The Politburo Disko EP by Tiny Magnetic Pets makes a strong case for new wave and synth-pop not being genres that are “over” or simply retro. I was really impressed with the sound design on this record. Starting the EP with “Enigma Code Variations 1 & 2,” I didn’t know what to expect was intrigued. Then what in my opinion is the obvious single from the EP, “Blitzed,” hits the listener with pop hooks that recall some of the best of 80s synthpop acts. I was reminded of Alison Moyet and Martin Gore’s Yaz/Yazoo and The Human League, but Tiny Magnetic Fields have their own sound. I can’t sing the praises of the vocals enough. Definitely one of the strongest aspects of this EP.
Tiny Magnetic Pets are excellent songwriters that incorporate interesting electronic sounds into a pop context. So much of today’s electronic music is monotonous and dull. It’s so nice to hear music that harkens back to an era of warmer sounds and far superior pop hooks. My favorite songs on the EP are the aforementioned “Blitzed” and the title track which closes out the release. We’re in the era of EPs now, with many aspiring artists choosing to release tons of EPs instead of full-length albums. One could say the market is flooded. Listening to this one won’t be a waste of your time.
Get Wet +’s latest EP starts with a perfect opener and my favorite track on the record, “Cop Blood.” THREE exudes the kind of punk energy that actually takes skill to pull off. This isn’t a slapdash record that was thrown together. One can hear the thought put into every track and all of the instruments shine through nicely in the mix.
I especially love the vocals on this record. It’s so rare in punk music to hear good vocals that are in tune but here they are. Get Wet + makes a great move artistically by relegating the guitar to a secondary role to bass. Too often, I hear modern punk music where everything just blends together. The mixing and mastering on THREE deserves high praise. Usually I approach new punk music with a healthy dose of skepticism but Get Wet + have managed to create an EP worth listening to.
As far as musical influences go, I can’t place any particular one for this record, though it’s an EP that instantly feels familiar. If only there were bands like Get Wet + playing the basement scene at Rutgers when I was there, I might have gone went to more shows. A highly recommended listen.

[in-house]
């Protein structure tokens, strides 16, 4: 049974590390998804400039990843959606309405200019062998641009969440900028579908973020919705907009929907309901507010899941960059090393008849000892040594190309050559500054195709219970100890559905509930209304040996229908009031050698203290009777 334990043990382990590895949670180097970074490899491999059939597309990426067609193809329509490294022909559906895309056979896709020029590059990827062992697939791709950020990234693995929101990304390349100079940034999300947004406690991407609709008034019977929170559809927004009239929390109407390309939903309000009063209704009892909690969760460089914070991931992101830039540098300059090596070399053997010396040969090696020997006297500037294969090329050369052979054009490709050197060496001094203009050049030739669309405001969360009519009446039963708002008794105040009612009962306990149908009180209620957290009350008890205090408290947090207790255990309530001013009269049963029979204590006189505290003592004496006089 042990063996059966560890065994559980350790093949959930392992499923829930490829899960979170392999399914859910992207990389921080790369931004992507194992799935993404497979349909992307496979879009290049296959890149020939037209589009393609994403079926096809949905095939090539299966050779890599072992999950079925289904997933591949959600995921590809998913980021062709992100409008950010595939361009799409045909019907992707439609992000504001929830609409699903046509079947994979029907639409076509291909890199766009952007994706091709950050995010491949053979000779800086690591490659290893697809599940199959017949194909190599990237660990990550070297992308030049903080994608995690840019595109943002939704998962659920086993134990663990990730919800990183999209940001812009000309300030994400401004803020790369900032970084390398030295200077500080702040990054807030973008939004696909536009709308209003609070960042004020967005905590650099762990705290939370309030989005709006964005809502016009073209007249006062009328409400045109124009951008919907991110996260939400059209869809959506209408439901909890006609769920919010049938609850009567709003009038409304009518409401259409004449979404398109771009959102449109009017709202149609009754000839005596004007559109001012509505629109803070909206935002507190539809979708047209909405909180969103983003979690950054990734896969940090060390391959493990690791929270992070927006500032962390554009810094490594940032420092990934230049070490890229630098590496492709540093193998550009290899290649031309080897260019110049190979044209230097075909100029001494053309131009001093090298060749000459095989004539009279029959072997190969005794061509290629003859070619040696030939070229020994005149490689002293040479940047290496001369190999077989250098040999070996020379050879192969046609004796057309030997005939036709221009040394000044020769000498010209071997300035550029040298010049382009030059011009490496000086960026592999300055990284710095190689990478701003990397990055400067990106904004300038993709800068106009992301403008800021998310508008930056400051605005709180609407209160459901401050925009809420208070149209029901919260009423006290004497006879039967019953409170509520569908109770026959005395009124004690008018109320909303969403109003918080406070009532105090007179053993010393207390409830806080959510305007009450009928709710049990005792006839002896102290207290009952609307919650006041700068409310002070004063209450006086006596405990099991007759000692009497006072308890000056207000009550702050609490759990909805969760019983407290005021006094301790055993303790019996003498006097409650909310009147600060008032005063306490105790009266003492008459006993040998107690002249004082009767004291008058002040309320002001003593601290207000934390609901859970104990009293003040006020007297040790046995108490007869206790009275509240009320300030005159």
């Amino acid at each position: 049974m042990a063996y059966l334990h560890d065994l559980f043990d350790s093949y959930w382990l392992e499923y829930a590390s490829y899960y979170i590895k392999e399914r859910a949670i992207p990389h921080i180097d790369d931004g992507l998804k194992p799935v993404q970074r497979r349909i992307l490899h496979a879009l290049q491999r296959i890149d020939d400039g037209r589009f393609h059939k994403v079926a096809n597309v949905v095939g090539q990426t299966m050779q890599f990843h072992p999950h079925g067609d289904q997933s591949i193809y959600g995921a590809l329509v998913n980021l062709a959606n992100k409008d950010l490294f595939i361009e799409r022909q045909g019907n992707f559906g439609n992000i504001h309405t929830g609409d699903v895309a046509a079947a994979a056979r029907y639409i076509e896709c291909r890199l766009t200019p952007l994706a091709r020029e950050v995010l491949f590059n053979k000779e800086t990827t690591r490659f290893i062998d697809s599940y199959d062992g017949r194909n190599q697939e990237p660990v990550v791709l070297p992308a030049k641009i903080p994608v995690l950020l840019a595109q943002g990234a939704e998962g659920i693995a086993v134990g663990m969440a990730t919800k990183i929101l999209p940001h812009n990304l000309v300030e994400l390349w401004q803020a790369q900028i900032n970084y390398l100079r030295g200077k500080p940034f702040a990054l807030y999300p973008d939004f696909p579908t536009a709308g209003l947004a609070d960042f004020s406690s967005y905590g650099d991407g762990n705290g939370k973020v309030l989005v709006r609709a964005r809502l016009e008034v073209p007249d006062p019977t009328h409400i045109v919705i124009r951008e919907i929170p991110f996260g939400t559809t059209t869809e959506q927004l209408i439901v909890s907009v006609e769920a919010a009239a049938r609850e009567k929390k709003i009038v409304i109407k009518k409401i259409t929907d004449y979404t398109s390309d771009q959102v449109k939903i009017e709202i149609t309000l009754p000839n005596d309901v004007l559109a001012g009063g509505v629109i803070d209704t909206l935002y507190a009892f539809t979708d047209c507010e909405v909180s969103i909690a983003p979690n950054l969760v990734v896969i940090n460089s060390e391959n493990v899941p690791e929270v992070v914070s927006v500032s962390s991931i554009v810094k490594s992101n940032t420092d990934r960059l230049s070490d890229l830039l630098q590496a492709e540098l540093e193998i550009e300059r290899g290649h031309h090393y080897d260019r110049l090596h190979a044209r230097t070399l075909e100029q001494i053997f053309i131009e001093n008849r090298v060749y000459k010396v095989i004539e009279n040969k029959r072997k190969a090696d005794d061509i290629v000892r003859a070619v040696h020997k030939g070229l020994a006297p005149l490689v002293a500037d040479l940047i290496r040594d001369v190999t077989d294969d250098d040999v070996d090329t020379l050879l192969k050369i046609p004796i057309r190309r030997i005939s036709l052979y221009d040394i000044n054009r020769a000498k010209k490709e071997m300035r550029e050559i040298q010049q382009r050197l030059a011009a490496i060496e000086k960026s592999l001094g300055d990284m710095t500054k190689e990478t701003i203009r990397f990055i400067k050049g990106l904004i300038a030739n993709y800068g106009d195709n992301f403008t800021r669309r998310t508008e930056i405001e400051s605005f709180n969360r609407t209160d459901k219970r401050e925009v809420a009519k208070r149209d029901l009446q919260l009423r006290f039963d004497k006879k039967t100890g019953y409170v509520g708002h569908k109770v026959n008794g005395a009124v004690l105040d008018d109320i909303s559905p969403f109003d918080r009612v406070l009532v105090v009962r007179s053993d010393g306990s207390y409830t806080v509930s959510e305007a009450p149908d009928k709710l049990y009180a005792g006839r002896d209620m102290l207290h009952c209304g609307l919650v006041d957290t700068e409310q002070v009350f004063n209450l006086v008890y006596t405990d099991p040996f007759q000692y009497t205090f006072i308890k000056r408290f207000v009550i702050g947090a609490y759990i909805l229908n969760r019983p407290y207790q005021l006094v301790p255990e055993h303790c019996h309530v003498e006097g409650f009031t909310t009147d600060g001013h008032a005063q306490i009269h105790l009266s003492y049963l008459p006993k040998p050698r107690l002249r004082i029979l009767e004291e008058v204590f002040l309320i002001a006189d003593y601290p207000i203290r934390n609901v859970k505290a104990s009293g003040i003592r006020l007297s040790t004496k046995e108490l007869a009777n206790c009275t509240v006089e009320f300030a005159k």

TG’s Hug Machine by The Vardaman Ensemble is a fun instrumental record that makes good use of repetitive arpeggiating keyboard riffs. Trust me, it sounds way better than it looks on paper, and guess what, it sounds more interesting here than in certain other more popular recent contexts. A review of this engaging and brief release would be incomplete without a nod to Frankie Knuckles’ classic “Your Love,” which sounds absolutely nothing like this album. The Vardaman Ensemble successfully take this dance motif and inject it into a totally new and experimental context without the music sounding dry. Not an easy task.
As the record ends it kind of veers off into acid trip territory. I’m not complaining. The band members of The Vardaman Ensemble do an awesome job of not alienating more pop-based listeners. If I have any criticism of the release, it’s that I really enjoyed the drums and would like to hear more. Very solid record.
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Classical violinist and piano player. Mostly self-taught guitarist took lessons with Vic Juris who was sampled for Gang Starr’s Mass Appeal hit. Appeared in Music of the Heart with Meryl Streep (d. by Wes Craven.) Long-time home-recording artist.